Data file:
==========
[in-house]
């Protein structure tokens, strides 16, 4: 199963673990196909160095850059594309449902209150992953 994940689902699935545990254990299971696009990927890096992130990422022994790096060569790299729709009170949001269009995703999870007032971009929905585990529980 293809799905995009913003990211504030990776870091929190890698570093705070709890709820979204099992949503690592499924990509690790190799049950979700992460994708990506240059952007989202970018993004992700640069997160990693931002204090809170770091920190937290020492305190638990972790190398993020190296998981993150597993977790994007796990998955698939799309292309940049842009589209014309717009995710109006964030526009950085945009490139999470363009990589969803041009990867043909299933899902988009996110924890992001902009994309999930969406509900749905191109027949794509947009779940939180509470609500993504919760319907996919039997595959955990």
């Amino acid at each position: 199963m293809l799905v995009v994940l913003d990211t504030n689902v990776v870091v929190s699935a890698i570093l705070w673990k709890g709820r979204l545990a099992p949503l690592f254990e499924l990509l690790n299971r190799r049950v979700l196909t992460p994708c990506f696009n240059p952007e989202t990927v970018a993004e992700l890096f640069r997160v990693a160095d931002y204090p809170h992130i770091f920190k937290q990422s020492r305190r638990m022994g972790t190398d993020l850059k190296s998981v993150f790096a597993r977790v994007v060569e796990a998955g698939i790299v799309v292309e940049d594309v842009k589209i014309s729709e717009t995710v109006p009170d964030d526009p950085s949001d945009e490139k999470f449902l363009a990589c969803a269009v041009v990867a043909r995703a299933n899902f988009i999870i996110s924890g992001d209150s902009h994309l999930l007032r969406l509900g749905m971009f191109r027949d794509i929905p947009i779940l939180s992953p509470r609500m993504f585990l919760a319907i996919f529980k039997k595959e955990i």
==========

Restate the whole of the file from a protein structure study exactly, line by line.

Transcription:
[in-house]
């Protein structure tokens, strides 16, 4: 199963673990196909160095850059594309449902209150992953 994940689902699935545990254990299971696009990927890096992130990422022994790096060569790299729709009170949001269009995703999870007032971009929905585990529980 293809799905995009913003990211504030990776870091929190890698570093705070709890709820979204099992949503690592499924990509690790190799049950979700992460994708990506240059952007989202970018993004992700640069997160990693931002204090809170770091920190937290020492305190638990972790190398993020190296998981993150597993977790994007796990998955698939799309292309940049842009589209014309717009995710109006964030526009950085945009490139999470363009990589969803041009990867043909299933899902988009996110924890992001902009994309999930969406509900749905191109027949794509947009779940939180509470609500993504919760319907996919039997595959955990």
């Amino acid at each position: 199963m293809l799905v995009v994940l913003d990211t504030n689902v990776v870091v929190s699935a890698i570093l705070w673990k709890g709820r979204l545990a099992p949503l690592f254990e499924l990509l690790n299971r190799r049950v979700l196909t992460p994708c990506f696009n240059p952007e989202t990927v970018a993004e992700l890096f640069r997160v990693a160095d931002y204090p809170h992130i770091f920190k937290q990422s020492r305190r638990m022994g972790t190398d993020l850059k190296s998981v993150f790096a597993r977790v994007v060569e796990a998955g698939i790299v799309v292309e940049d594309v842009k589209i014309s729709e717009t995710v109006p009170d964030d526009p950085s949001d945009e490139k999470f449902l363009a990589c969803a269009v041009v990867a043909r995703a299933n899902f988009i999870i996110s924890g992001d209150s902009h994309l999930l007032r969406l509900g749905m971009f191109r027949d794509i929905p947009i779940l939180s992953p509470r609500m993504f585990l919760a319907i996919f529980k039997k595959e955990i």